3 Ways to Soften Brown Sugar (and Keep It That Way)

updated May 2, 2019
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Ah, yes. The age-old question that plagues us all: How on earth do I keep my brown sugar from getting all hard and crumbly like some sort of fossilized molasses treat?

One would think perhaps I would have figured this out by now, but no — alas, I cannot learn. Store in an airtight container, you say? Put a tiny terra cotta thingy in it? What sort of prepared person do you think I am?

Perhaps my goal should be to prevent the problem in the first place, but for now I’m giving in to the fact that I might never learn to stop storing this sweet sugary goodness in the original packaging. Surprise, I’m human!

Okay, so how do I avoid re-crumbling this stuff by angrily beating it with a rolling pin? (Tip: Not an effective method.) To find out, I’ve done a good old-fashioned dive down the rabbit hole that is Google and here’s what people have to say.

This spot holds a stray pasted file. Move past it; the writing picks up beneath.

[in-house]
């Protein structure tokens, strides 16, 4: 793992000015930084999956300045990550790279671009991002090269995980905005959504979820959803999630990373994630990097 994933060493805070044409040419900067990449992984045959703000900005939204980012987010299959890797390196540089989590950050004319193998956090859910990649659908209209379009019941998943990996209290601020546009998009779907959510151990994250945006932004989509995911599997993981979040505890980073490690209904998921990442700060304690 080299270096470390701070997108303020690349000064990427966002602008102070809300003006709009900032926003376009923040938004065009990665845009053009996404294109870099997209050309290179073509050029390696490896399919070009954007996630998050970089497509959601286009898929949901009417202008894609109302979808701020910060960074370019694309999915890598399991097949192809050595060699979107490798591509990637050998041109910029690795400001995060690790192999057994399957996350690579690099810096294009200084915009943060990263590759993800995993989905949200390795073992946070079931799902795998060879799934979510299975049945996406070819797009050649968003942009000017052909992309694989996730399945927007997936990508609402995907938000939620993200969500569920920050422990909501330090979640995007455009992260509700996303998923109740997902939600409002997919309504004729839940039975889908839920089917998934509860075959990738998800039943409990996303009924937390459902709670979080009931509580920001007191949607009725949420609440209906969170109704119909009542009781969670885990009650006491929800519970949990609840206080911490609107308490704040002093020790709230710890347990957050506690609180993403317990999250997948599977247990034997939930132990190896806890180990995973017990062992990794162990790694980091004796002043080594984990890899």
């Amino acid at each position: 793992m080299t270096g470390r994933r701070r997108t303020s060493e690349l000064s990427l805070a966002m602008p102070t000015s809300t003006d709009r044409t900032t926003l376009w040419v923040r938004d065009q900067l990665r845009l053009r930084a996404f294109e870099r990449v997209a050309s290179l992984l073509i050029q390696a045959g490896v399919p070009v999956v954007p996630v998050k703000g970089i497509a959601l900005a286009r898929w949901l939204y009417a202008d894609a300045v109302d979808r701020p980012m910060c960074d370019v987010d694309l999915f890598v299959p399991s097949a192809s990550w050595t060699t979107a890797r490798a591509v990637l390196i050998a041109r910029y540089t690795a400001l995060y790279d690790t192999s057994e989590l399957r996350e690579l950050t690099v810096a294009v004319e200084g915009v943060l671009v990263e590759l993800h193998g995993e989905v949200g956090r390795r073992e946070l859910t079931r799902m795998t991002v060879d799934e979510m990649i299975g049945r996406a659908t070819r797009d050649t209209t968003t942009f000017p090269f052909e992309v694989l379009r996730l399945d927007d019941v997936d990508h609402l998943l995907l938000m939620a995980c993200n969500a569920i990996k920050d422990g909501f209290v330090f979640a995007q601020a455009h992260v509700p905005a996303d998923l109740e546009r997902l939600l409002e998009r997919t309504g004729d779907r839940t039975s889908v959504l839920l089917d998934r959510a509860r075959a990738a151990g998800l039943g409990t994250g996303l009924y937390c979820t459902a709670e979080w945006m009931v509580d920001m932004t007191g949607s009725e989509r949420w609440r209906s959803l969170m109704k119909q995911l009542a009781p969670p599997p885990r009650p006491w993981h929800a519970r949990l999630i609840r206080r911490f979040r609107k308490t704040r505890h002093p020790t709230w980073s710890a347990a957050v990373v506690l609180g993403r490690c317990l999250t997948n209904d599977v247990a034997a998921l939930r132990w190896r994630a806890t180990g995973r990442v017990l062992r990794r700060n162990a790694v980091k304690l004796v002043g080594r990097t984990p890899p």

1. Store it with bread.

If you have the foresight to know you’re going to need brown sugar in the next day or so, this method works. Seal brown sugar in an airtight container or plastic storage bag with a slice of any ol’ sandwich bread. The bread will become stale, imparting the moisture to the brown sugar.

2. Store it with apples.

Basically the same idea as the bread concept, but will add a nice fall flavor! Place brown sugar alongside a few apple slices, and a day or two later it’s all good.

Graham Cracker Cookies (Image credit: Lauren Volo)

3. Microwave it.

Place hard brown sugar in a bowl and top with a dampened paper towel. Microwave for 20 to 25 seconds a pop. Don’t get overzealous with the time, as the brown sugar will eventually melt into a goo, but this method works fast.

Then, transfer it to an airtight container.

No matter which method you use, once your brown sugar is nice and soft again, you can keep it that way by storing it properly. The goal is to prevent the moisture in the sugar from evaporating again, so you’ll want to store it in the most airtight container you have — learn how to store it here.

How do you soften brown sugar? Do you have some sort of secret grandma trick passed down from generation to generation? Tell us!